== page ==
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Three local governments meet to discuss mediation agreement

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Three local governments meet to discuss mediation agreement
Bemidji Minnesota P.O. Box 455 56619

BEMIDJI - Northern Township board members had many questions Wednesday night.

The three in attendance -- Chairman Mike Kelly, Vice Chairman Clark Chambers and supervisor Tim Mountain -- discussed with Bemidji Township board members and Bemidji city councilors the mediation agreement the two reached in late May. That agreement would allow Bemidji Township to leave the joint powers and annexation agreements the three governments adopted almost a decade ago.


The mediation was the result of a lawsuit filed by Bemidji Township against the city in August, but it did not name Northern Township as a defendant. As a result, Northern Township board members said Wednesday they felt out of the loop.

"When I left the board it appeared to be moving right along," said Mountain, who previously served on the Northern Township board before he rejoined this year. "I guess my question would be 'what happened?'"

Bemidji Township's attorney, Edina-based John Steffenhagen, answered most of the questions for Bemidji Township Wednesday. Board members Pete Fredrickson and Brian Merschman were in attendance.

Steffenhagen reviewed some of the complaint the township filed, in which they argued the city breached the terms of the annexation agreement by not providing services -- including water and sewer -- immediately upon annexation, among other claims.

"Bemidji Township made a very conscious decision not to sue Northern Township," Steffenhagen said. "Because the township believed then, and believes now, frankly, that the majority of the issues within the orderly annexation agreement rested with the relationship between city of Bemidji and Bemidji Township."

Steffenhagen said they had hoped for a decision from Northern Township Wednesday night whether they would agree to amending the joint powers and annexation agreements to release Bemidji Township as a party. Northern Township doesn't have a say in the mediation agreement reached between Bemidji Township and the city of Bemidji.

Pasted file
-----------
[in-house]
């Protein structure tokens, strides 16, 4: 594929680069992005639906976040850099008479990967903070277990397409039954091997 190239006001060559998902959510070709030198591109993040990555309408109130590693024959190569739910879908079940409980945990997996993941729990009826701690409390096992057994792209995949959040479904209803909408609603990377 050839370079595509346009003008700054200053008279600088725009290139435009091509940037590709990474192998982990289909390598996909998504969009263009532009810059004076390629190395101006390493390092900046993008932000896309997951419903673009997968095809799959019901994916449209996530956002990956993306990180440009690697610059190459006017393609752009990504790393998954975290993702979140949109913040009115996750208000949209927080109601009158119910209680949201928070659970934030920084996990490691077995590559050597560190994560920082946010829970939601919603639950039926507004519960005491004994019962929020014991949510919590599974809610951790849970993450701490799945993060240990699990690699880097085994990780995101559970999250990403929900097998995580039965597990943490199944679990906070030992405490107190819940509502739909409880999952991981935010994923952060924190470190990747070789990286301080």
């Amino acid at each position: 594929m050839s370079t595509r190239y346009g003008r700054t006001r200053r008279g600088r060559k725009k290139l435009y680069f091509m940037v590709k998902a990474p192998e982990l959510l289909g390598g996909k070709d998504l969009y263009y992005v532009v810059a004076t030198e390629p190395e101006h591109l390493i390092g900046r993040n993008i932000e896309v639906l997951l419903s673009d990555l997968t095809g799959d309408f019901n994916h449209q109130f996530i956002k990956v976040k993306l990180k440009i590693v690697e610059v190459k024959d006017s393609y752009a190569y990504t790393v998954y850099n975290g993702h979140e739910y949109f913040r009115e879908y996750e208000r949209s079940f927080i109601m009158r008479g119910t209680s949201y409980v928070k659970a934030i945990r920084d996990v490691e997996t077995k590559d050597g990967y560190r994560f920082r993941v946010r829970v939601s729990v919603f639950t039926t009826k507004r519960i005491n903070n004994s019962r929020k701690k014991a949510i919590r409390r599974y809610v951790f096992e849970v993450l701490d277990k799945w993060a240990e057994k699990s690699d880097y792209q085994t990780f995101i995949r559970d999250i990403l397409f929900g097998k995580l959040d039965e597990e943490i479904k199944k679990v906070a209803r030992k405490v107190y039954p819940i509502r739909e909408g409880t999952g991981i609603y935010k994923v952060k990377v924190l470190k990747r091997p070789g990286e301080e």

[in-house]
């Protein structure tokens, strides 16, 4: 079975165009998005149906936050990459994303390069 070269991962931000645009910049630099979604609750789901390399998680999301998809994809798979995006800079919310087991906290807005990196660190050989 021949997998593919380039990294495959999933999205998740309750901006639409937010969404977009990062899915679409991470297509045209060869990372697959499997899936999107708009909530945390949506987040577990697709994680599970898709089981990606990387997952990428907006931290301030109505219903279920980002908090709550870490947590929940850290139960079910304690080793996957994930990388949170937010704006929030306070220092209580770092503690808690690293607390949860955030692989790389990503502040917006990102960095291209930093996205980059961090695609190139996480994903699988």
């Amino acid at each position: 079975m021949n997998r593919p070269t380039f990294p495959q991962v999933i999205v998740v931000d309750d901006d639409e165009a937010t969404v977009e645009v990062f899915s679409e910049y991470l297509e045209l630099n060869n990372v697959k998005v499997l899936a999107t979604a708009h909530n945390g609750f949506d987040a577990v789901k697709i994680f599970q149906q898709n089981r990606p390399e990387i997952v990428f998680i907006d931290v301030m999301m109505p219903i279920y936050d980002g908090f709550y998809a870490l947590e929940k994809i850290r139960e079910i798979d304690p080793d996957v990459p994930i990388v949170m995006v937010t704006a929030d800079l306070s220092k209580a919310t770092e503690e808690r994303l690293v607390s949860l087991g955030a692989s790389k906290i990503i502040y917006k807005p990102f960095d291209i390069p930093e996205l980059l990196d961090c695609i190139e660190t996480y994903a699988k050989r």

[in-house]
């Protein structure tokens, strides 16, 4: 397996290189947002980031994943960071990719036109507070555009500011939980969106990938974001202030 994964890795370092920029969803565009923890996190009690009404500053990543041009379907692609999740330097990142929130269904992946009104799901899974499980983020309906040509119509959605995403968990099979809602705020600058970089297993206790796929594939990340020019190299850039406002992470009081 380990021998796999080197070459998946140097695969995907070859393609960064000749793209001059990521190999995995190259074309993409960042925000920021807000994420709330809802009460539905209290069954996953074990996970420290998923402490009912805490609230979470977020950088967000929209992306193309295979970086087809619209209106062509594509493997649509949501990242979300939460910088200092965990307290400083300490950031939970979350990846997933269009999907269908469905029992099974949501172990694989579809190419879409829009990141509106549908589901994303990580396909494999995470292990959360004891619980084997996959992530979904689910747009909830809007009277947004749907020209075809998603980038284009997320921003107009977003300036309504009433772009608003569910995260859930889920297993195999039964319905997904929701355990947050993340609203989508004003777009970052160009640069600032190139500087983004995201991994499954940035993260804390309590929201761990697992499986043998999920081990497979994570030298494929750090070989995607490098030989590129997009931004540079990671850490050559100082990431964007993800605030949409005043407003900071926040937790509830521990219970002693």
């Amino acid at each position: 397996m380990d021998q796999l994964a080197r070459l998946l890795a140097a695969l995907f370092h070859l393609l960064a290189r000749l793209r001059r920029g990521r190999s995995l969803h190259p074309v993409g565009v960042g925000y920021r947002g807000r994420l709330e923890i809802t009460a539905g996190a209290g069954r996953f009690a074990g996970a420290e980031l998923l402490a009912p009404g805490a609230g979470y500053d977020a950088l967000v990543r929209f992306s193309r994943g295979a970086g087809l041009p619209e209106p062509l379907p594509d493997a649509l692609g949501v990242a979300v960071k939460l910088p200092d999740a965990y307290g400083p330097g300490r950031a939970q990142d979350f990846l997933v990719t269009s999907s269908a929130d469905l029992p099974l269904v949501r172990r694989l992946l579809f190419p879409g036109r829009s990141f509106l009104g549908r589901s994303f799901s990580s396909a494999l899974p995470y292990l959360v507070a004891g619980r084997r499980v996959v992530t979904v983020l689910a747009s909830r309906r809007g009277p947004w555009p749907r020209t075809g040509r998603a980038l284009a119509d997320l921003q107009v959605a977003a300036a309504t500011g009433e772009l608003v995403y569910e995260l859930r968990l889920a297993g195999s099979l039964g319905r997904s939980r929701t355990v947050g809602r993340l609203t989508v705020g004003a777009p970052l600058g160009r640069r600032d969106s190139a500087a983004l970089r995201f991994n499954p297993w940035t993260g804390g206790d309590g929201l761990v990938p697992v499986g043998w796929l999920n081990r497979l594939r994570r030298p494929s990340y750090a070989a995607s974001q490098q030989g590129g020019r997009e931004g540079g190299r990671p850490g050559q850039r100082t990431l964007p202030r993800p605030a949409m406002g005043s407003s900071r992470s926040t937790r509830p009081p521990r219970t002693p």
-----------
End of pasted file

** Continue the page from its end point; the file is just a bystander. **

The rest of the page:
But Kelly said considering the financial implications of that decision, they would need more time. If Northern Township continues with the annexation and joint powers agreements with the city, Kelly said, it will cost their residents money.

He added that Bemidji Township likely wouldn't be able to make that decision before July 24, when they and the city are scheduled to be in court to update Beltrami County District Court Judge John Melbye on the case.

"So there's direct financial ramifications for Northern Township residents beyond if we agree with how this all shook out," Kelly said.

But Steffenhagen indicated that the mediation agreement may be enforceable whether or not Northern Township agrees to it.

"Bemidji Township's position would be that the mediated settlement agreement can be implemented if Northern says 'no,'" he said. "That's not the preferable way to do it."

Kelly acknowledged that annexation issues are often contentious, but pressed Bemidji Township board members on what they felt was wrong with the joint planning aspect of their agreement.

The three townships have shared a joint planning office, as well as joint commission and board, that handles planning and zoning cases in the area.

"We're trying to figure out why you're doing what you're doing so it makes it easier for us to either agree or disagree," Kelly told Merschman. "What is so unworkable about joint planning?"

Merschman encouraged Northern Township board members to read the civil complaint that outlines their objections.

"It's got to this point, we're moving full speed forward with this," Merschman said.

Northern Township board members and Bemidji city councilors expressed disappointment with what's transpired over the past year.

"When we're out and about in the state, and people say, 'Oh where are you from?'" Mountain said. "You don't say Bemidji Township, you say Bemidji. I don't say Northern Township, I say Bemidji. We're one large community, and we actually put something together that was working to the benefit of all the communities."

"It was years of work that went into this and it seems like it was short-sighted that this death blow is being dealt to what has been a very positive working relationship between all of the (local government units,)" he added.

Councilor Michael Meehlhause said it was a "bad chapter" in the history of joint planning in the Bemidji area.

John Hageman
John Hageman covers local business and Grand Forks' legislative delegation. Get more business news at 
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